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Reasons to Learn CPR

Posted by Debby Franklin on Nov 28, 2018 1:54:24 PM

iStock_24140155_womancollapseEmergencies cannot be predicted.  Would you know what to do if someone collapsed suddenly in front of you? The most common cause of death world wide is due to cardiovascular diseases. Being trained in CPR can be invaluable.  CPR techniques can help save someone who has suffered a heart attack and a number of other emergency situations. 

Four out of five cardiac arrests occur at home.   Brain death occurs four to six minutes after the heart stops breathing,  CPR effectively keeps blood flowing and provides oxygen to the brain and other vital organs ensuring a better chance for full recovery.  

CPR is not a method of restarting the heart, CPR is used to return the flow of blood and oxygen throughout the body to delay brain damage.  CPR consists of chest compressions at a rate of 120 beats per minute performed with the heel of the hand on the center of the chest 2 and a half inches deep into the chest. Repeat the action quickly, at least 120 times a minute.  Don't stop doing CPR until emergency services arrive at the scene! Current studies have shown that people may have a better chance of surviving with normal brain function when CPR is continued up to 38 minutes or longer.  

Less than 3% of the U.S. population receives CPR training, leaving many bystanders unprepared to respond to cardiac arrest.  We can't control everything that will happen to those around us but we can do everything possible to be ready to help in case an emergency occurs.  

If you are still working on resolutions for the new year, add CPR training to your list!  Easy Living Services is a nationally accredited training center currently offering American Heart Association's "Heartsaver" curriculum in a fun, relaxed environment.   AHA CPR/1st Aid and Basic Life support is the number one training course for Healthcare Providers.  Our classes are expertly tailored to meet the needs of diverse participants including individuals, business groups, day care works, and health and fitness instructors.  Contact us today to learn more about flexible and convenient training solutions for your or your organization.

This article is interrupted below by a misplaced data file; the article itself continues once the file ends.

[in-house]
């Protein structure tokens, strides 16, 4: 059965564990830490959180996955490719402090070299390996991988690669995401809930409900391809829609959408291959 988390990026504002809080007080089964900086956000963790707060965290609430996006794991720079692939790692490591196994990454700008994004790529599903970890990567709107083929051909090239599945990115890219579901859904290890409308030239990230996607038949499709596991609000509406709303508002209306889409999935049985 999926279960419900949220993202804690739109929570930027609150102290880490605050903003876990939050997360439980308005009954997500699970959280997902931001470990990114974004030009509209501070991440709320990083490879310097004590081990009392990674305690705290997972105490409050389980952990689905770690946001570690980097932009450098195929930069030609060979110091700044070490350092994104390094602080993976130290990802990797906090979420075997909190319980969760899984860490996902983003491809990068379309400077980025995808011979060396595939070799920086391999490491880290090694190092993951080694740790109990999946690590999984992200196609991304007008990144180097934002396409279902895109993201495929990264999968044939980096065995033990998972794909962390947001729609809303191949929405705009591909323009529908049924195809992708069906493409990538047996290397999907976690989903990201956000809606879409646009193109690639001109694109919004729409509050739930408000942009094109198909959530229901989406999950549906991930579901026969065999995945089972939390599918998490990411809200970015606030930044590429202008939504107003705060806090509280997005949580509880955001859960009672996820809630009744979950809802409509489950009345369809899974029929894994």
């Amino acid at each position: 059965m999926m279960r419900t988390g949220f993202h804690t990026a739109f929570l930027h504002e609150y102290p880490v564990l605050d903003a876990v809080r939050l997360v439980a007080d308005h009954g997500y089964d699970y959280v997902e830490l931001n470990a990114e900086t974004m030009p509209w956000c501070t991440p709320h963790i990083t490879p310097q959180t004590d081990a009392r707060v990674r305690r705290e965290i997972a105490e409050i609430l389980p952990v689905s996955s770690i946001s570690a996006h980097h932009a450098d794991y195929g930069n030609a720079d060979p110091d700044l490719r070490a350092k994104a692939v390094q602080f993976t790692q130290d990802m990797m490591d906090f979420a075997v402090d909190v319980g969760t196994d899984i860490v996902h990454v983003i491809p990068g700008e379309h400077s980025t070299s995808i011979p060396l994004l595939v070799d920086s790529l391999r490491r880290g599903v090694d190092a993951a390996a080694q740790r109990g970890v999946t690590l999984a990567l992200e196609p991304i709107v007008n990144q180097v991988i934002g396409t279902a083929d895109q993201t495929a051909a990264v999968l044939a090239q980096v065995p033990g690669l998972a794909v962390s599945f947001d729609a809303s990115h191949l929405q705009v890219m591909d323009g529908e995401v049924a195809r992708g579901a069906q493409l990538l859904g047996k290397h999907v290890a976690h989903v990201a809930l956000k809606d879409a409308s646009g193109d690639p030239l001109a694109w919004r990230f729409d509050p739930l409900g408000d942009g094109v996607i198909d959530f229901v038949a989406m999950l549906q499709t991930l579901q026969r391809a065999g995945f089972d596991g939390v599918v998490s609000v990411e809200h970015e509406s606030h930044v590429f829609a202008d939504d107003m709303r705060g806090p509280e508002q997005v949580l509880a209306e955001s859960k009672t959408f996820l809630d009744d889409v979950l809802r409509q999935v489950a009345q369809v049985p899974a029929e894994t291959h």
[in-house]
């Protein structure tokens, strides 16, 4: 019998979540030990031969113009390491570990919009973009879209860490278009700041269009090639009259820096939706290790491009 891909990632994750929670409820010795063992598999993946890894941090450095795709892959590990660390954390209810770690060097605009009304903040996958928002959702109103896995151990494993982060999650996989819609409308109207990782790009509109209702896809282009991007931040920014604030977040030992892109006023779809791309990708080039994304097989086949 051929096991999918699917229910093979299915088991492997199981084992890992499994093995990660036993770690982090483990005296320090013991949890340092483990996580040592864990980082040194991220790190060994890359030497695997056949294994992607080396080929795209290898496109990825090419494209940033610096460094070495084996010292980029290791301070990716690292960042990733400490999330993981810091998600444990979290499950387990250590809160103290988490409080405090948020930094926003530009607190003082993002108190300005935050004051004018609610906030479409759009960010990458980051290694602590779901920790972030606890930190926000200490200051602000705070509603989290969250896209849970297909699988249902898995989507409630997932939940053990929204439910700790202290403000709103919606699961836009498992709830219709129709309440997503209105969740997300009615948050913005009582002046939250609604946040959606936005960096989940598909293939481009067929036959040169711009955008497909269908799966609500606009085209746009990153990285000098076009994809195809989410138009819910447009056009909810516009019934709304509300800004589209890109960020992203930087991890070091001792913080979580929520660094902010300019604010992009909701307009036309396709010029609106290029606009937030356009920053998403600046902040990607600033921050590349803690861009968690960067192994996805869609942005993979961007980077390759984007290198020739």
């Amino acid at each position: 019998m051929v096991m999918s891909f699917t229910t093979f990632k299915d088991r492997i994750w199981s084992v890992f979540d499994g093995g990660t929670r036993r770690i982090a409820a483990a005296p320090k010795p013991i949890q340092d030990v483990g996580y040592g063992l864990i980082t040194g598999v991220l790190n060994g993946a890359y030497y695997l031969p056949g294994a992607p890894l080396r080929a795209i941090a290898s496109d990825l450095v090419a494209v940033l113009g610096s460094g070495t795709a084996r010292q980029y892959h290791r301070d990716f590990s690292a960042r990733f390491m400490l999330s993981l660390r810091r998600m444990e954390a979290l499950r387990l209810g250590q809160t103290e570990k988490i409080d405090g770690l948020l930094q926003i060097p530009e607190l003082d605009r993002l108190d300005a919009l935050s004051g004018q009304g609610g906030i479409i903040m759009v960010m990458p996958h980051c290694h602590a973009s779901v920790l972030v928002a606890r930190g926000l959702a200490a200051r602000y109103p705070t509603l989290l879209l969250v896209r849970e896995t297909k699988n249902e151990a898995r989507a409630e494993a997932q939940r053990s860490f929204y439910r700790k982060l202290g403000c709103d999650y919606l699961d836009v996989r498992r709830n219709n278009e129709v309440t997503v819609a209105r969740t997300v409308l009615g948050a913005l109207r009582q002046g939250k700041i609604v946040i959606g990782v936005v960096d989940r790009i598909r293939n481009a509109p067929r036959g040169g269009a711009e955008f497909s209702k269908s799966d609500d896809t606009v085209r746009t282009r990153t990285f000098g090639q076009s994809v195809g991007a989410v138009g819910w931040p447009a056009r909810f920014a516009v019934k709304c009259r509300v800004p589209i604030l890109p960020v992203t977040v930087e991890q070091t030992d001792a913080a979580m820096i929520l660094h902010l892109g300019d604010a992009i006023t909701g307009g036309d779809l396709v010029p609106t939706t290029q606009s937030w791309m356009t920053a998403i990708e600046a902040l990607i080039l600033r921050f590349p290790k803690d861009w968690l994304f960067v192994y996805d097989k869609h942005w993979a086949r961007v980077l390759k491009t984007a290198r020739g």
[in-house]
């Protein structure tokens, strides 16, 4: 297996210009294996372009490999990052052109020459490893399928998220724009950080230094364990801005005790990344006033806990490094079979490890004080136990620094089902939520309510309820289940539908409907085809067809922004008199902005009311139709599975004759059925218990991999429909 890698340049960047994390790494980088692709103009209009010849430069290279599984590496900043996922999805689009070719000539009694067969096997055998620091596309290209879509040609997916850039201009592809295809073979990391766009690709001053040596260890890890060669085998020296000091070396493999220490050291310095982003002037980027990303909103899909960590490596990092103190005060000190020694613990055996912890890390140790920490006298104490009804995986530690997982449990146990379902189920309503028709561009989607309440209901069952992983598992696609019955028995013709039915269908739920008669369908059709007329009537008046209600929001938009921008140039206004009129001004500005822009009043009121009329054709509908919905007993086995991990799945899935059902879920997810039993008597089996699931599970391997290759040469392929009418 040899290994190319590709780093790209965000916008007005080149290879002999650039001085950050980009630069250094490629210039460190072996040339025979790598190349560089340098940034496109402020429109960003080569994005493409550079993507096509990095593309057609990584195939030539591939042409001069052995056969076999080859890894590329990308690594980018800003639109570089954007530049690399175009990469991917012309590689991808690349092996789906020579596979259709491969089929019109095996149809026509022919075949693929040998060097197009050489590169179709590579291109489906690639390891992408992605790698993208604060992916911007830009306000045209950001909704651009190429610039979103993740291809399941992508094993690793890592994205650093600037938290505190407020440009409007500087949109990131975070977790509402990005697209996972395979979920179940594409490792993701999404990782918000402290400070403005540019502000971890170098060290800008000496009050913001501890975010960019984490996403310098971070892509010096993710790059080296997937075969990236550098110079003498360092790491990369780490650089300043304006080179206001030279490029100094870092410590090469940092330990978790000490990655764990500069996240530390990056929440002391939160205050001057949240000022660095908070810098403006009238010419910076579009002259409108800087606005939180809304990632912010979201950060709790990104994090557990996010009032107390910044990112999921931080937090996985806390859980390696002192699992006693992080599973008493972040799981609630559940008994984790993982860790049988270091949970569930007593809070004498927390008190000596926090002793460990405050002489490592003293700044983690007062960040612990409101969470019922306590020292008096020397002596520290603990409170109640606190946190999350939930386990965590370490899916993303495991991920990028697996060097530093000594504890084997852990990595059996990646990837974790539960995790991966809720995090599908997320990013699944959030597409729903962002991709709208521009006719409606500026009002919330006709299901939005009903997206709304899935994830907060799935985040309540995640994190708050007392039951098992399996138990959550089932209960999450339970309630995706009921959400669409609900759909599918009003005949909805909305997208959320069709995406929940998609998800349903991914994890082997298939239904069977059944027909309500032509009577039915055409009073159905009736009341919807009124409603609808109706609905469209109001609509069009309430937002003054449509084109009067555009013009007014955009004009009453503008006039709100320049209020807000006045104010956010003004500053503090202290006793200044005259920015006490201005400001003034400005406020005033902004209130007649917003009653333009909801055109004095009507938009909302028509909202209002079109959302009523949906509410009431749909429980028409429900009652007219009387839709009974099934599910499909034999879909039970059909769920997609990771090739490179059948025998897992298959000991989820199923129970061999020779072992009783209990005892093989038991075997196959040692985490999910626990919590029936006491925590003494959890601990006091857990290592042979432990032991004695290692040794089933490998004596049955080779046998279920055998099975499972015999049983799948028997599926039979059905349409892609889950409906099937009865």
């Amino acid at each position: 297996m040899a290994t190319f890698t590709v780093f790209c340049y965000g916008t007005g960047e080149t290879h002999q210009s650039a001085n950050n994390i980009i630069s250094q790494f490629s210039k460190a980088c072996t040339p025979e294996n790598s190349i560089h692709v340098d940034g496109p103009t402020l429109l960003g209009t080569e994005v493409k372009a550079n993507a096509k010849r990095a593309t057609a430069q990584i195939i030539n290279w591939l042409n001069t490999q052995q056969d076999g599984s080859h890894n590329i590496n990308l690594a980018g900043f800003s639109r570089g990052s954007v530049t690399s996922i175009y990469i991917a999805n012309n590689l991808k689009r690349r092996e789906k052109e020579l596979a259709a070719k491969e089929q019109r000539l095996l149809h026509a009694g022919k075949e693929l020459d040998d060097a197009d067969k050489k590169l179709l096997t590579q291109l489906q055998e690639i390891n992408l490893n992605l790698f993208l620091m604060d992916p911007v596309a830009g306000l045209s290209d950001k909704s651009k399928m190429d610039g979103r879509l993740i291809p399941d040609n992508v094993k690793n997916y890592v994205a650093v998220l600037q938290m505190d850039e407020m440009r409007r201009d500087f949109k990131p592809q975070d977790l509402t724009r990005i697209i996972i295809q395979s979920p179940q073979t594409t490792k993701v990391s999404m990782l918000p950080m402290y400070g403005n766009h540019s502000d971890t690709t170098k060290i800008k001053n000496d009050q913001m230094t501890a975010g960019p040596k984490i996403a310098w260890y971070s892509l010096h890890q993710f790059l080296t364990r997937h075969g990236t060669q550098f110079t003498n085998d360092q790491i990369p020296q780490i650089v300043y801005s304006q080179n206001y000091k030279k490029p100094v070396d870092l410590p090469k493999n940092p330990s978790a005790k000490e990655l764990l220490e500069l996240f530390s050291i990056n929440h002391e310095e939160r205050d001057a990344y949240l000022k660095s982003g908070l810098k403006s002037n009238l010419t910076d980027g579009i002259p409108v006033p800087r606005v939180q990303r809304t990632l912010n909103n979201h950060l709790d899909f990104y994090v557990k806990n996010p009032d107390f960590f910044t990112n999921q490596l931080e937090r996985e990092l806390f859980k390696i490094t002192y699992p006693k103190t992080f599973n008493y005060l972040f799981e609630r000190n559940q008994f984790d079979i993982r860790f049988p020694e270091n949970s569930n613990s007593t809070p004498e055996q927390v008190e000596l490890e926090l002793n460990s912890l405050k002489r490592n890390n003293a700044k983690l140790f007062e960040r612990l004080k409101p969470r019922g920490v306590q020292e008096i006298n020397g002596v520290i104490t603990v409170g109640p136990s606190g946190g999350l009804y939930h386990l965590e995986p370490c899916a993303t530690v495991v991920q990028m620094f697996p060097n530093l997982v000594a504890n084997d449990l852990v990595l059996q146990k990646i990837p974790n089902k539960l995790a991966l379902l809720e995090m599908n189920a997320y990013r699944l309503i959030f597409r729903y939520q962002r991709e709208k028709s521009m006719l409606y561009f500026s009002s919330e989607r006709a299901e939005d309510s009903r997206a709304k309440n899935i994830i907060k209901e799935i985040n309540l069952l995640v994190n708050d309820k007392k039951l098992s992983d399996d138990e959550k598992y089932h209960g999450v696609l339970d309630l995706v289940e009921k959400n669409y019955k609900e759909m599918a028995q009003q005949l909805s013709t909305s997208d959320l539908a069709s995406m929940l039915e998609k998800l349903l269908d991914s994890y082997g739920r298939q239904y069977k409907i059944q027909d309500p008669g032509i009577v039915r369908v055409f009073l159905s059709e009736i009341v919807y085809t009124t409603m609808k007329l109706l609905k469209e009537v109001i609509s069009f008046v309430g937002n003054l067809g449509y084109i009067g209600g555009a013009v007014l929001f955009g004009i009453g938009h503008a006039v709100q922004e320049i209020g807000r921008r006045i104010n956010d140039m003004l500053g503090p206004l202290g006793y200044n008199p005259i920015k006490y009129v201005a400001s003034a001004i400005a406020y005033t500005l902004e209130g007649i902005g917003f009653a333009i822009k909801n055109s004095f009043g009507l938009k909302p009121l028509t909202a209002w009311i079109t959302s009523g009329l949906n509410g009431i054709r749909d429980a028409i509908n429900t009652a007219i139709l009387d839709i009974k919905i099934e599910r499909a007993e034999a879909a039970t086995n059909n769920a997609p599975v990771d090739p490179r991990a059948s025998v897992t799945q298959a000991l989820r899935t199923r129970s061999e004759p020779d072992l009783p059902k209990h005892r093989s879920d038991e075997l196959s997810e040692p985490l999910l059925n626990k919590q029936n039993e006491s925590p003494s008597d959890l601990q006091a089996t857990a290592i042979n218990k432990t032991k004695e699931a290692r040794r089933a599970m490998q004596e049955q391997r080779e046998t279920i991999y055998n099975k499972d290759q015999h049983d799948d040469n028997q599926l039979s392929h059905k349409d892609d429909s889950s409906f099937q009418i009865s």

Easy Living Services, Inc.


Topics: senior safety, home safety, cpr, first aid, Heart Attack, Emergency, Cardiac Arrest

Emergency Preparation for a Hurricane

Posted by Debby Franklin on Nov 1, 2012 2:33:00 PM

Hurricane, Emergency, home safety, daring for a loved oneHurricanes can have devastating results on those who are not prepared.  Don't wait for a Hurricane to develop before you begin emergency preparations.  Take steps ahead of time to help reduce the risk of damage to your home and prevent injury to you and your family.  Here are tips to follow for Hurricane preparedness:

  • Review your insurance coverage to ensure that you have the right amount of protection should you ever need to rebuild after a storm.
  • Trim trees and shrubbery.  Cut all weak branches and trees that might possible fall on your home.
  • When replacing existing windows, consider installing impact resistant windows.
  • Install impact-resistant shutters which can be closed over existing windows to reduce the risk of glass breakage.
  • Patio doors or sliding glass doors are extremely susceptible to damage from high winds. Consider boarding these doors and when replacing use impact-resistant doors.

Hurricane Watch - this indicates that a hurricane may threaten your area within 36-48 hours.

  • Tune into advisories on the TV or radio.  Official announcements and special instructions will be announced this way and should always be taken seriously.
  • Check your emergency supplies and make sure your flashlights and portable radio work and that you have enough batteries, water and canned goods.  Also, gather the tools and materials that you might need to fix leaks or to use as shutters.
  • Fill your car's gas tank.  You will need gas if you have to evacuate and at that point, it is likely that the gas stations will have lost power due to the storm.